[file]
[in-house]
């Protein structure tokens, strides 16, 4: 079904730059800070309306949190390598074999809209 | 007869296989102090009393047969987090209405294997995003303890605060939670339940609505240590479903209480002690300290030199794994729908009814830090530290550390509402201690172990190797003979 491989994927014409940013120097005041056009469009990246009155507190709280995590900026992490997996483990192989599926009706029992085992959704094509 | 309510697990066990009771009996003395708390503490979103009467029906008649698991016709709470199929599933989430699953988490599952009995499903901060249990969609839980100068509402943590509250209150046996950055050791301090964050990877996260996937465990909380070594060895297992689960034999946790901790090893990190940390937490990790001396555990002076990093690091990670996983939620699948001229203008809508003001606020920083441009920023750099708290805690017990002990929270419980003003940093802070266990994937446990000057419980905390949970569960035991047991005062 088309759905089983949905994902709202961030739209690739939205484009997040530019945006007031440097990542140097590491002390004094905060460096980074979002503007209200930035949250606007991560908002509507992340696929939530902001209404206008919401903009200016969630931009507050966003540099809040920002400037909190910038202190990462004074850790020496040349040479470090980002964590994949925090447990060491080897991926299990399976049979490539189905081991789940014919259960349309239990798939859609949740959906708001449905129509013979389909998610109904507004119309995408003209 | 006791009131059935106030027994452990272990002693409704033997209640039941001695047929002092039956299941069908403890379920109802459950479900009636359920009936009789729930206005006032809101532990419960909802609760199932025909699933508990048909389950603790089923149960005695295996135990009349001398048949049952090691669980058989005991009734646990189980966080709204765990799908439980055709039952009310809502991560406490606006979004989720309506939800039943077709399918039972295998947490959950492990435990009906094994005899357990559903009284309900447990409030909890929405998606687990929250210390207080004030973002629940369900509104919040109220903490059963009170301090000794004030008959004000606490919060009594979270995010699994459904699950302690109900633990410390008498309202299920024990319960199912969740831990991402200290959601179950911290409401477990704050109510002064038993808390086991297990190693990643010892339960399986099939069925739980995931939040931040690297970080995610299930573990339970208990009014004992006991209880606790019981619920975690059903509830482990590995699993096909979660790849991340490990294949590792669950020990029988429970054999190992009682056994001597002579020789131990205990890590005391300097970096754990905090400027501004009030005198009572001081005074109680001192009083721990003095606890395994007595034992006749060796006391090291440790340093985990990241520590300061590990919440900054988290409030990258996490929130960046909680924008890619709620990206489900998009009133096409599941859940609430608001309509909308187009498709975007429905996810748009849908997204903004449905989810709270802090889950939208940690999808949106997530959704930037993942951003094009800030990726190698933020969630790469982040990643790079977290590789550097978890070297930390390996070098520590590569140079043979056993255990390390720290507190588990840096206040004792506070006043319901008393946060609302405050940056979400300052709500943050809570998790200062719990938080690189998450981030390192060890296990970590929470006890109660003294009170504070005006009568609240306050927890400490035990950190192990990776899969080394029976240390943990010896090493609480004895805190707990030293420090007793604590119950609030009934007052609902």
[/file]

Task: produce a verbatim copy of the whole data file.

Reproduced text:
[in-house]
């Protein structure tokens, strides 16, 4: 079904730059800070309306949190390598074999809209 | 007869296989102090009393047969987090209405294997995003303890605060939670339940609505240590479903209480002690300290030199794994729908009814830090530290550390509402201690172990190797003979 491989994927014409940013120097005041056009469009990246009155507190709280995590900026992490997996483990192989599926009706029992085992959704094509 | 309510697990066990009771009996003395708390503490979103009467029906008649698991016709709470199929599933989430699953988490599952009995499903901060249990969609839980100068509402943590509250209150046996950055050791301090964050990877996260996937465990909380070594060895297992689960034999946790901790090893990190940390937490990790001396555990002076990093690091990670996983939620699948001229203008809508003001606020920083441009920023750099708290805690017990002990929270419980003003940093802070266990994937446990000057419980905390949970569960035991047991005062 088309759905089983949905994902709202961030739209690739939205484009997040530019945006007031440097990542140097590491002390004094905060460096980074979002503007209200930035949250606007991560908002509507992340696929939530902001209404206008919401903009200016969630931009507050966003540099809040920002400037909190910038202190990462004074850790020496040349040479470090980002964590994949925090447990060491080897991926299990399976049979490539189905081991789940014919259960349309239990798939859609949740959906708001449905129509013979389909998610109904507004119309995408003209 | 006791009131059935106030027994452990272990002693409704033997209640039941001695047929002092039956299941069908403890379920109802459950479900009636359920009936009789729930206005006032809101532990419960909802609760199932025909699933508990048909389950603790089923149960005695295996135990009349001398048949049952090691669980058989005991009734646990189980966080709204765990799908439980055709039952009310809502991560406490606006979004989720309506939800039943077709399918039972295998947490959950492990435990009906094994005899357990559903009284309900447990409030909890929405998606687990929250210390207080004030973002629940369900509104919040109220903490059963009170301090000794004030008959004000606490919060009594979270995010699994459904699950302690109900633990410390008498309202299920024990319960199912969740831990991402200290959601179950911290409401477990704050109510002064038993808390086991297990190693990643010892339960399986099939069925739980995931939040931040690297970080995610299930573990339970208990009014004992006991209880606790019981619920975690059903509830482990590995699993096909979660790849991340490990294949590792669950020990029988429970054999190992009682056994001597002579020789131990205990890590005391300097970096754990905090400027501004009030005198009572001081005074109680001192009083721990003095606890395994007595034992006749060796006391090291440790340093985990990241520590300061590990919440900054988290409030990258996490929130960046909680924008890619709620990206489900998009009133096409599941859940609430608001309509909308187009498709975007429905996810748009849908997204903004449905989810709270802090889950939208940690999808949106997530959704930037993942951003094009800030990726190698933020969630790469982040990643790079977290590789550097978890070297930390390996070098520590590569140079043979056993255990390390720290507190588990840096206040004792506070006043319901008393946060609302405050940056979400300052709500943050809570998790200062719990938080690189998450981030390192060890296990970590929470006890109660003294009170504070005006009568609240306050927890400490035990950190192990990776899969080394029976240390943990010896090493609480004895805190707990030293420090007793604590119950609030009934007052609902």